The Central Route continues through a minor Gate adjacent the Hall of Preserving Harmony (BaoHe Dian).
Introduction to the Middle Harmony Hall or Hall of Central Ceremony
The Hall of Middle Harmony, or also Hall of Balancing Harmony is one of the three "Central Halls of the Outer Court" in the Forbidden City (Palace Museum) in Beijing. As the smallest of these three main Halls it stands on the large white marble "Dragon Platform" perched between the two larger structures of the Hall of Supreme Harmony (Taihe Dian) and the Hall of Preserving Harmony (Bao He Dian).
It is square and boxlike in shape.
It was constructed during the founding of the Palace of the Ming Dynasty in the Year 1420 AD.
During its lifetime it was twice restored. First in 1627 AD and again in 1765 AD during the Ching Dynasty.
Standing as the smallest of the Three Central Halls of the Outer Palace, the Hall of Middle Harmony is dwarfed by its neighbor, the adjacent Hall of Supreme Harmony, which is not only the largest wooden hall in China, but also the center of the Palace and
The Imperial Palace Museum
- Hall of Middle Harmony (ZongHe Dian) -
This page was last updated on: June 23, 2017
The Official schematic Map of The Forbidden City, by The Palace Museum.
- Mouse over Image -
to encourage agricultural results and ensure the survival and stability of the Nation. This was one of the most important ceremonial functions of the Emperor.
During the Ming Dynasty the Middle Harmony Hall was a separate Cabinet where the Emperor would receive his High Officials in private, before proceeding with the official Grand Ceremonies for Blessings to the God and various Altars of Agriculture at the Hall of Supreme Harmony.
The Middle Harmony Hall further was a convenient place for the Emperor to prepare himself for the Ceremonies and study the coming Religious Rituals by examining sacrificial writings.
Every spring before the ceremony at the Temple of Agriculture, where the emperor was supposed to till his own little piece of farmland, he would inspect the agricultural implements prepared for use in this "plough ceremony" inside the Hall of Central Ceremony. Only after inspection by the Emperor could they be used in
Apart from the function of Private Cabinet to confer with the Highest Court Officials, the Emperor would use the Hall for dressing for the Main Ceremonies in Supreme Harmony (Taihe) Hall or to take a rest in between of his duties at the >>>
View to the North from west adjacent the Hall of Supreme Harmony. The Middle Harmony Hall appears in view on the left, while in the distance the BeiHai Park's Bai Ta White Dagoba and the Pavilions atop the Ridge of Jingshan, both Imperial Gardens are clearly visible.
View of the Hall of Middle Harmony (ZhongHeDian), with Behind it the Hall of Preserving Harmony (BoaHeDian).
Behind the Middle Harmony Hall stands the 3rd Ceremonial Hall of the Outer Court, the Hall of Preserving harmony (BaoHeDian). In the initial period after construction the Hall was known as the Hall of (the) Canopy , Hu Gai Dian.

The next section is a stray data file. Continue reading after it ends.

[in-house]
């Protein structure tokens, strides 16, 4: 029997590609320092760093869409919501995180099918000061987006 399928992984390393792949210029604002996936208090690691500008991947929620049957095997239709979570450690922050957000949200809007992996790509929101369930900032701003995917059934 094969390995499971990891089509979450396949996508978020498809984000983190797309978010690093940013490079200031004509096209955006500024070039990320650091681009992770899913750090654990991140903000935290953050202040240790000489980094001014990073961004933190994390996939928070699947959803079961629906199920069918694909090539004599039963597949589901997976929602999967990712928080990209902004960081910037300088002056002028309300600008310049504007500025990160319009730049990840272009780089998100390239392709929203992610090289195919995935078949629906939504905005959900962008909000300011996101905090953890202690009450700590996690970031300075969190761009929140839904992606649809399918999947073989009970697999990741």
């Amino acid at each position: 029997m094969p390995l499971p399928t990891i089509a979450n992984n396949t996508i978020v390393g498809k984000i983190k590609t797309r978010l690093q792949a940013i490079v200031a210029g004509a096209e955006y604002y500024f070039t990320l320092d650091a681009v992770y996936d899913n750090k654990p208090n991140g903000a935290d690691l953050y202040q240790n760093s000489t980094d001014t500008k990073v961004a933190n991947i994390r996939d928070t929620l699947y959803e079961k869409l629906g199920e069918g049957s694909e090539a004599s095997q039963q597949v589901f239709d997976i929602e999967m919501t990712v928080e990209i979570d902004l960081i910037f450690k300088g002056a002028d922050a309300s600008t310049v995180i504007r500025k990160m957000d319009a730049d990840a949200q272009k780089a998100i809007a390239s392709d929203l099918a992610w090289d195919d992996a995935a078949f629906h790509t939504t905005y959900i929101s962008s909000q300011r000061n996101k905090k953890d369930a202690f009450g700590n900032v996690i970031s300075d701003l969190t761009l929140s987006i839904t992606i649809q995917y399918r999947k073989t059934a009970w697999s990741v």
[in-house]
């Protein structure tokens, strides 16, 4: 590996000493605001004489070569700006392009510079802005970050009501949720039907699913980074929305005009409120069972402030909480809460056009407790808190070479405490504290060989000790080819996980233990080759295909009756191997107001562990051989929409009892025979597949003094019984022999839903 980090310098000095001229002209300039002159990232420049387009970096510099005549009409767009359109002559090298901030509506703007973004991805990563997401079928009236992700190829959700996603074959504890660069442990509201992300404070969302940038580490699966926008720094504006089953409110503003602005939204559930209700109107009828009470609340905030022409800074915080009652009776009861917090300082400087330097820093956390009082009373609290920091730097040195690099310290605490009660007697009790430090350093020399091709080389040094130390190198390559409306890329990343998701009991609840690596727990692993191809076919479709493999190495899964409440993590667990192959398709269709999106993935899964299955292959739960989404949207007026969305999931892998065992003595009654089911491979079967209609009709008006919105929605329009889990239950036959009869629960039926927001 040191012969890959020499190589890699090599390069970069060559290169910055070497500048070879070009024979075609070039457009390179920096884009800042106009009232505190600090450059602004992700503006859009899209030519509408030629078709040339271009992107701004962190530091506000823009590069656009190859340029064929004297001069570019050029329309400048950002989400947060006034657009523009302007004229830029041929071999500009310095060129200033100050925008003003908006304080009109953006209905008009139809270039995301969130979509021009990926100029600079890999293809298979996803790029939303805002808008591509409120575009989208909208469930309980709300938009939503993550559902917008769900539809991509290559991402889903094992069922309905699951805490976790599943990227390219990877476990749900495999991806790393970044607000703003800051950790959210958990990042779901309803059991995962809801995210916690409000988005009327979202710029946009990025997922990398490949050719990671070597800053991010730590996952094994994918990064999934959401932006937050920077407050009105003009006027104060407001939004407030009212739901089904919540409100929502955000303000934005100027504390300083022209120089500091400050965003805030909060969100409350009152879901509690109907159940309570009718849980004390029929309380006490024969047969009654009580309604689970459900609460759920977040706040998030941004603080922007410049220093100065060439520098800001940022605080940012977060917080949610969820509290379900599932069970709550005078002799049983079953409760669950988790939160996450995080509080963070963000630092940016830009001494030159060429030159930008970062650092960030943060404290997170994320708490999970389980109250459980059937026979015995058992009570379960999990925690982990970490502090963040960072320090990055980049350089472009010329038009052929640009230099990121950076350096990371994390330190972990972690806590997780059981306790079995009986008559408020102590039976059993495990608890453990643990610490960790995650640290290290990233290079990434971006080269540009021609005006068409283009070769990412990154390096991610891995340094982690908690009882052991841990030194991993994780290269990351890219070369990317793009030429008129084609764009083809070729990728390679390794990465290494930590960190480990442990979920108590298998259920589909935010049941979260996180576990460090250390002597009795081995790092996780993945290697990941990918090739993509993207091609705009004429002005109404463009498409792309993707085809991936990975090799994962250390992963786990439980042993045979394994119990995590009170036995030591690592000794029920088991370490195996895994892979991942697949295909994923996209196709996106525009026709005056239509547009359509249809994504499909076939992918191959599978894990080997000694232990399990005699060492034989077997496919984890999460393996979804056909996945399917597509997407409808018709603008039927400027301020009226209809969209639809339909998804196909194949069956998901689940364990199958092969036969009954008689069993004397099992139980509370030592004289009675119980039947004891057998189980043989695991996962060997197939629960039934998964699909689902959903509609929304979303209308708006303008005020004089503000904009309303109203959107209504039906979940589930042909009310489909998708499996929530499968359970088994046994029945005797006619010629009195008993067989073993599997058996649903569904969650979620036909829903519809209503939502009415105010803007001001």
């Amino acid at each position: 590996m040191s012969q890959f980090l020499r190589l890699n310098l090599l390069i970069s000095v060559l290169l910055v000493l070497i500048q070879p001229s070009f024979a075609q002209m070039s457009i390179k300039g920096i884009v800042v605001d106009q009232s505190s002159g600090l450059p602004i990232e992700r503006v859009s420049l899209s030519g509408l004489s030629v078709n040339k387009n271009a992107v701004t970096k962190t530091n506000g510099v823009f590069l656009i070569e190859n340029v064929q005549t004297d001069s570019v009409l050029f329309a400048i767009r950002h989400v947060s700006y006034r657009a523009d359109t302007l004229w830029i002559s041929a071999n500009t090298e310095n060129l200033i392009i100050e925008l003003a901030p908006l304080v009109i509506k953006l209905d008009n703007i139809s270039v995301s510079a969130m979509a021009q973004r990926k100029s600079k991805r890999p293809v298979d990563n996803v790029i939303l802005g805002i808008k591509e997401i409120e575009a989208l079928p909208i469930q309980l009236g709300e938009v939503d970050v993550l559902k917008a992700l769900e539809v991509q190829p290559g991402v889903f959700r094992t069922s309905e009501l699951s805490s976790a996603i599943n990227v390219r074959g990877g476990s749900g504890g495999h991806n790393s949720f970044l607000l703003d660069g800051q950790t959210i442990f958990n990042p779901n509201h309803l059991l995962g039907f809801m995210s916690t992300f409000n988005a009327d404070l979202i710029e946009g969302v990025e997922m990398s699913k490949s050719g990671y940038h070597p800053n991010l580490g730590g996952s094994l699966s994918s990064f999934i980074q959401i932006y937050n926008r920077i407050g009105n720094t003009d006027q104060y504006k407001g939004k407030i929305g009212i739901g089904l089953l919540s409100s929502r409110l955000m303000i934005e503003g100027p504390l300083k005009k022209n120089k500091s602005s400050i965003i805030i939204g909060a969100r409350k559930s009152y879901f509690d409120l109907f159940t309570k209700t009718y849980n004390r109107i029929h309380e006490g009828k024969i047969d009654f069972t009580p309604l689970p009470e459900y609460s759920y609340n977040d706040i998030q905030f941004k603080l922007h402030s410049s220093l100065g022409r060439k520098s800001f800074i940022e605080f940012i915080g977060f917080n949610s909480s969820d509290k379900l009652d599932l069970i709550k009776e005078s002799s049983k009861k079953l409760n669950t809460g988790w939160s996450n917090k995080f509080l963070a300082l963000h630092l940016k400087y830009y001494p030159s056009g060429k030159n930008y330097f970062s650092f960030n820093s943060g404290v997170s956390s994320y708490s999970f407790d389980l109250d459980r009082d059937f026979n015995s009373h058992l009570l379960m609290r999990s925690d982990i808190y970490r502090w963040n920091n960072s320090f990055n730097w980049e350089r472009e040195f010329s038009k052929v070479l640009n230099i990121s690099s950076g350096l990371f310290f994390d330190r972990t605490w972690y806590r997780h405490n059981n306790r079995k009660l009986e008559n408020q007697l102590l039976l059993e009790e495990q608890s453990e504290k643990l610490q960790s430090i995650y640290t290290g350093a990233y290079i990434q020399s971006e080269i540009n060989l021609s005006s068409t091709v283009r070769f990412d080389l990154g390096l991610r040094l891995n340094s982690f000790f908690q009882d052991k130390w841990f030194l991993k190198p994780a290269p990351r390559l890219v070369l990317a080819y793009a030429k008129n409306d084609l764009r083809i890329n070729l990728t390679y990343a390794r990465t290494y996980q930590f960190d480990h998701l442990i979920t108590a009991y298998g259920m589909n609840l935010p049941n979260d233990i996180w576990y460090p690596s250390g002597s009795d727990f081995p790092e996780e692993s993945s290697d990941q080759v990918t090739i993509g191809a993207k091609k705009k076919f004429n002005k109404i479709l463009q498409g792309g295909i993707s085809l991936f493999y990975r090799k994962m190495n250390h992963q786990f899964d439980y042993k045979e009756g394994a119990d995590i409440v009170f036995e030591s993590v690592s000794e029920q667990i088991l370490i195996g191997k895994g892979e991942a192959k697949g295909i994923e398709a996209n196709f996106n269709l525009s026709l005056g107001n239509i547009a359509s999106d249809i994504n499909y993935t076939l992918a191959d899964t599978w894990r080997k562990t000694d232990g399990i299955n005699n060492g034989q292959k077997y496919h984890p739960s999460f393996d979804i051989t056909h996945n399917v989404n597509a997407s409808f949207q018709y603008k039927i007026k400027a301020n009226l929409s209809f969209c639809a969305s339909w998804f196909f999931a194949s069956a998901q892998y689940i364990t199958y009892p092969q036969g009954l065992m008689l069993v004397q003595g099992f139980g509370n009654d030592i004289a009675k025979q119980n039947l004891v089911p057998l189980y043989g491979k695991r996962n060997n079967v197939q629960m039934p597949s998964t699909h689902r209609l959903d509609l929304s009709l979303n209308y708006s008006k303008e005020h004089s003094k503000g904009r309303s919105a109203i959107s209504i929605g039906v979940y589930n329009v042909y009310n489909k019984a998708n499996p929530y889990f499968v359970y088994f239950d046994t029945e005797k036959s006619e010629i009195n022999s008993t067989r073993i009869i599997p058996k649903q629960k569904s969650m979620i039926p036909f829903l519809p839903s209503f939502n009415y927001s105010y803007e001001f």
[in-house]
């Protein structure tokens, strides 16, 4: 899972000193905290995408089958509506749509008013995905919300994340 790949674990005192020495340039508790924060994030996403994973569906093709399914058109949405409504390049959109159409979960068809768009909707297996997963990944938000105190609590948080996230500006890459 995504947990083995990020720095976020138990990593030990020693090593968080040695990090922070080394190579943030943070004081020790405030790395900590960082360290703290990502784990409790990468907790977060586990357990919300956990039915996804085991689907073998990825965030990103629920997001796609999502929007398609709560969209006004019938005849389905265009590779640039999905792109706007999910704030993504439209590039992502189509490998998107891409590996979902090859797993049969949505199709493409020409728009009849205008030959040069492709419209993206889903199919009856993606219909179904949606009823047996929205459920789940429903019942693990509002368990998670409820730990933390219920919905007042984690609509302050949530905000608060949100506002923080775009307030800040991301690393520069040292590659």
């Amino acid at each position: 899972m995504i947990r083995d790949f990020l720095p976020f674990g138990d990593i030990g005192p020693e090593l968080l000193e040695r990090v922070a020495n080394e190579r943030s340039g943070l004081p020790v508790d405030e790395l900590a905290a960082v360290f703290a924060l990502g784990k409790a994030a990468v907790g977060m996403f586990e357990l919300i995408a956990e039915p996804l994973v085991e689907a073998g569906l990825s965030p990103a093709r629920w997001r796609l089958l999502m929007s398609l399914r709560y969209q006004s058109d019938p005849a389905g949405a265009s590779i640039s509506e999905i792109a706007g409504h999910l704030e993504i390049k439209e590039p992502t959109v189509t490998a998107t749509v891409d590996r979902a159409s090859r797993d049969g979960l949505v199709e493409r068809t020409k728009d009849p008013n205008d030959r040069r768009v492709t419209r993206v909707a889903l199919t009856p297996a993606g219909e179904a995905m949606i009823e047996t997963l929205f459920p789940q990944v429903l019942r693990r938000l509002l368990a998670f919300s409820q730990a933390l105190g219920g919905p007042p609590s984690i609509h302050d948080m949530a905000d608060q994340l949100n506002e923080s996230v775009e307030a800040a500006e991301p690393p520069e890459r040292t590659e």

The Hall was renamed during the first Reign of the Ching Dynasty in 1645 AD, giving its current name: Hall of Middle Harmony, Zhong He Dian. The Hall is also known as the Hall of Balancing Harmony, Complete Harmony or as the Hall of Central Ceremony. A Last name used is Hall of Medium Harmony.
-Mouse Over Image -
-Mouse Over Image -
All three of the Central Hall are elevated on a 30 meter high, three tiered white marble platform from which stairs lead down in all directions.
Functions of the Middle Harmony Hall
Initially the Hall was used by the Ming Emperor during ceremonies such as examining seeds for sowing in the fields, one of the magical religious rites intended
The North Face of the Hall of Medium Harmony before Restauration.
-Mouse Over Image -
Large backdoors of the Hall of Supreme Harmony with guilded dragon-patterned plating (in 2003 AD, before restauration).
The now near Empty Interiors of the Hall of Middle Harmony. In past times, obviously there must have been more furniture and decorations.
Closer view of the modest Throne inside the Hall of Middle Harmony.
- Mouse over Image -
Interiors of the Hall of Middle Harmony
The Interiors of the small are equal to its exterior appearance. Modest, simple, but elegant.
Apart from the low throne in the back of the room, the only other furniture pieces inside are ritual incense burners and other symbolic pottery.
Today the Hall remains mainly empty.
Visitors are not allowed to step inside, but can only gaze through opened doors in the South Face of the Hall, the direction in which the sun is located.
In the latest ongoing restaurations at the Palace Museum the roof and ceiling of the Hall of Middle Harmony have been restored to their original splendor. The exteriors had been done in the previous phase, leaving the Middle Harmony in its best possible state for the important